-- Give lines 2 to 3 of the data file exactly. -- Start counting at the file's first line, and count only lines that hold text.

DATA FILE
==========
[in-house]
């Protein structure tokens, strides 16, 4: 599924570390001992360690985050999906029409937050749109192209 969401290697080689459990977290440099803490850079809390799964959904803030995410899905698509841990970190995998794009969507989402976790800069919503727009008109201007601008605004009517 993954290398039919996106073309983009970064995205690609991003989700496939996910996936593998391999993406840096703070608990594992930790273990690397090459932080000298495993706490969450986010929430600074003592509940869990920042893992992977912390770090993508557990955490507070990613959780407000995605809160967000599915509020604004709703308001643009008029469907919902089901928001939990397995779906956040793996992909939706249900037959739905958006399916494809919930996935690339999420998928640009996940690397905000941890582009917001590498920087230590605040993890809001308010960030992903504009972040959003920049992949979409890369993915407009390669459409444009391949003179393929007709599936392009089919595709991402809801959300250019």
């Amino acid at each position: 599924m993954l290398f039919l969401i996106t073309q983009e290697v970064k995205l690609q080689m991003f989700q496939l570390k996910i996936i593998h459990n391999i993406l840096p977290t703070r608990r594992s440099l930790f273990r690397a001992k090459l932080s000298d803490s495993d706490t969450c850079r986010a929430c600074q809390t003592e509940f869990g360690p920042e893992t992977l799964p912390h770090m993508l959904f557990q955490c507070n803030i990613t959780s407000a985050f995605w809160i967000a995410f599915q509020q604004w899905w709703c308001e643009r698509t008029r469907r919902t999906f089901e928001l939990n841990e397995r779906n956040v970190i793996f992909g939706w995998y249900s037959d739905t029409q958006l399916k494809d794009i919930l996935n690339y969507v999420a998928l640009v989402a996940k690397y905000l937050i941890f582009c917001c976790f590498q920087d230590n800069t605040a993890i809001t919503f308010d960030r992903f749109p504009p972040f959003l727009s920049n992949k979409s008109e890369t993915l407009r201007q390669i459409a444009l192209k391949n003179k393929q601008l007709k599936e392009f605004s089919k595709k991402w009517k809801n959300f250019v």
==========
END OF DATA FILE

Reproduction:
């Protein structure tokens, strides 16, 4: 599924570390001992360690985050999906029409937050749109192209 969401290697080689459990977290440099803490850079809390799964959904803030995410899905698509841990970190995998794009969507989402976790800069919503727009008109201007601008605004009517 993954290398039919996106073309983009970064995205690609991003989700496939996910996936593998391999993406840096703070608990594992930790273990690397090459932080000298495993706490969450986010929430600074003592509940869990920042893992992977912390770090993508557990955490507070990613959780407000995605809160967000599915509020604004709703308001643009008029469907919902089901928001939990397995779906956040793996992909939706249900037959739905958006399916494809919930996935690339999420998928640009996940690397905000941890582009917001590498920087230590605040993890809001308010960030992903504009972040959003920049992949979409890369993915407009390669459409444009391949003179393929007709599936392009089919595709991402809801959300250019």
């Amino acid at each position: 599924m993954l290398f039919l969401i996106t073309q983009e290697v970064k995205l690609q080689m991003f989700q496939l570390k996910i996936i593998h459990n391999i993406l840096p977290t703070r608990r594992s440099l930790f273990r690397a001992k090459l932080s000298d803490s495993d706490t969450c850079r986010a929430c600074q809390t003592e509940f869990g360690p920042e893992t992977l799964p912390h770090m993508l959904f557990q955490c507070n803030i990613t959780s407000a985050f995605w809160i967000a995410f599915q509020q604004w899905w709703c308001e643009r698509t008029r469907r919902t999906f089901e928001l939990n841990e397995r779906n956040v970190i793996f992909g939706w995998y249900s037959d739905t029409q958006l399916k494809d794009i919930l996935n690339y969507v999420a998928l640009v989402a996940k690397y905000l937050i941890f582009c917001c976790f590498q920087d230590n800069t605040a993890i809001t919503f308010d960030r992903f749109p504009p972040f959003l727009s920049n992949k979409s008109e890369t993915l407009r201007q390669i459409a444009l192209k391949n003179k393929q601008l007709k599936e392009f605004s089919k595709k991402w009517k809801n959300f250019v």